We got a surprise visit from my grandmother the other day. She was in town from Texas for the week, and called us to get together while she was in town. So we set aside a few hours to catch up at my sister’s house.
It was a beautiful summer day in Michigan, so we gathered in the backyard against the garage to hide in the shade while my nieces ran around us on their bikes and scooters.
We exchanged pleasantries, filled each other in on the happenings in our lives. New jobs, new adventures, the usual. I was happy to have this visit because my grandmother wasn’t alone. She brought my cousin along whom I had not seen since she was a baby.
I was in 7th grade when I went to Florida with my grandparents, a few aunts, and some cousins. She was the newest cousin. I remember her being so small and helpless in her car seat. And she wouldn’t stop crying. when they tell the story, my grandparents always insist that I was the only one who could get her to stop cying. But I don’t really remember that part. All I remember was being excited to see a baby.
Now she is 18, a bit quiet, but I could tell she had a lot of things to say. It’s hard getting to know new people, so I didn’t give it much thought. She shared some of the pictures she took during the trip, and engaged in our conversations the best she could. I’m excited for her to come back and stay a bit longer.
The heat was becoming a bit annoying, so we retreated into the house to continue our visit. We stopped in the kitchen to grab some refreshments.
And that’s when it happened.
My grandmother told me she wanted to pray for me.
To give you some background, my grandparents have always been very open with their faith. My grandpa used to say, ‘praise God!’ at least 100 times in one conversation. And it was always honest and pure and with genuine appreciation.
“Hey Grandpa! I got all A’s!” “Well, praise God!”
“Hey Grandpa! I’m getting married!” “Well, praise God!”
That was always something I loved about him. His love for God just poured from him, so much so that he and God were never apart. And everyone knew it.
But there’s also a side to their faith that I’ve never seen anywhere else. Their prayers were always different than any other prayers I’ve heard. They taught us how to pray in tongues one night when their car wouldn’t make it up the hill during one trip. They pray to Jesus for so many things I would never think to pray about. Once I lost my hat on one of our excursions, so they stopped and prayed. “In the name of Jesus I demand this hat be found!” Or something along those lines.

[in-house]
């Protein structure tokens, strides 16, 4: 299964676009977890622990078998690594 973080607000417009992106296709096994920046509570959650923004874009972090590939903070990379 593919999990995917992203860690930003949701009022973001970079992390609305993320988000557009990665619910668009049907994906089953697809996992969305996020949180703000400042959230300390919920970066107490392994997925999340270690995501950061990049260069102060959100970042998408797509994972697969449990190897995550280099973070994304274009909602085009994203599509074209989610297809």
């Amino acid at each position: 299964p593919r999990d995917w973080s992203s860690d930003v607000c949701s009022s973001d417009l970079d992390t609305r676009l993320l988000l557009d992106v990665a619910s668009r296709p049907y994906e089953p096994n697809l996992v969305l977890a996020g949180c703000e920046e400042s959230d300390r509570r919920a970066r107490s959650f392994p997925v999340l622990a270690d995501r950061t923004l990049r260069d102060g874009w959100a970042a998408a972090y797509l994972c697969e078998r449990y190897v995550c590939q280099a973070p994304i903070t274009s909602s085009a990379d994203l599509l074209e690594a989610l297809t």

They were always demanding things in prayer in that way. I always was curious about this aspect of their life. We did make it up that hill, and we did eventually find the hat. But does God really care about lost hats? Would God really help someone find a hat? Or could it be that we just retraced our steps? And should you really be demanding things for God? How exactly does that work?
So when my grandmother said she wanted to pray for me, you see, I wasn’t sure what I was getting myself into. But before I could even question it, she had already called my cousin over and the three of us were holding hands in the middle of the kitchen with the rest of the family watching. Including my little nieces.
“In the name of Jesus I pray that you REMOVE THE DEVIL from this woman’s empty womb Lord. That you BANISH these demons and fill her womb with a baby she so desperately wants in Jesus’ name.”
I can only imagine the facial expressions I was giving off while she was praying these words. Shock, horror, disgust, embarrassment I’m sure. Or maybe it was just the devil leaving my womb. It could be that.
And in that moment, I felt the need to stick up for myself. To stick up for the women in that room. To stick up for the girls watching, probably with so many questions. And to stick up for God and our faith.
“I want what God wants,” I said in a quiet voice at first. I didn’t want to disrespect my grandmother, but I had to make it clear that this prayer wasn’t for me.
She looked at me. The rest of the room still quiet. One niece hugging my leg, wondering if I was O.K.
“I want what God wants,” I said again. It was the only thing I could bring myself to say in the moment. I couldn’t think straight. I was so filled with emotions that my thoughts wouldn’t come out cohesively.
Stammering to think of the right words for the young audience in the room, and holding onto my little niece, I finally explained, “Everyone is on a different journey. And if my journey doesn’t include having kids of my own, I’m O.K. with that. I’m happy.”
“O.K,” my grandmother said, “I just saw your Facebook and thought you must really be longing for children.”
“No, but I think it’s important to talk openly about pregnancy loss so that others don’t have to suffer through it alone.”
And I left it there.
I wanted to explain to these girls that there’s nothing wrong with me. That I’m not sad. That there is no demon that makes women not have babies. That the devil really hides in envy. He shows his face when you look in the mirror and only see what you are not. When you fail to see everything God made you to be.
The devil hides in expectations of our mothers and grandmothers, what society thinks we should do, how we should act, what our lives should look like.
The devil really wins when we turn our face away from God and toward those feelings of doubt and listen to those voices who make us feel less than. When we ignore God’s voice telling us not to worry. He is in control.
That’s when the devil wins. That’s where the devil resides.
Not in my womb.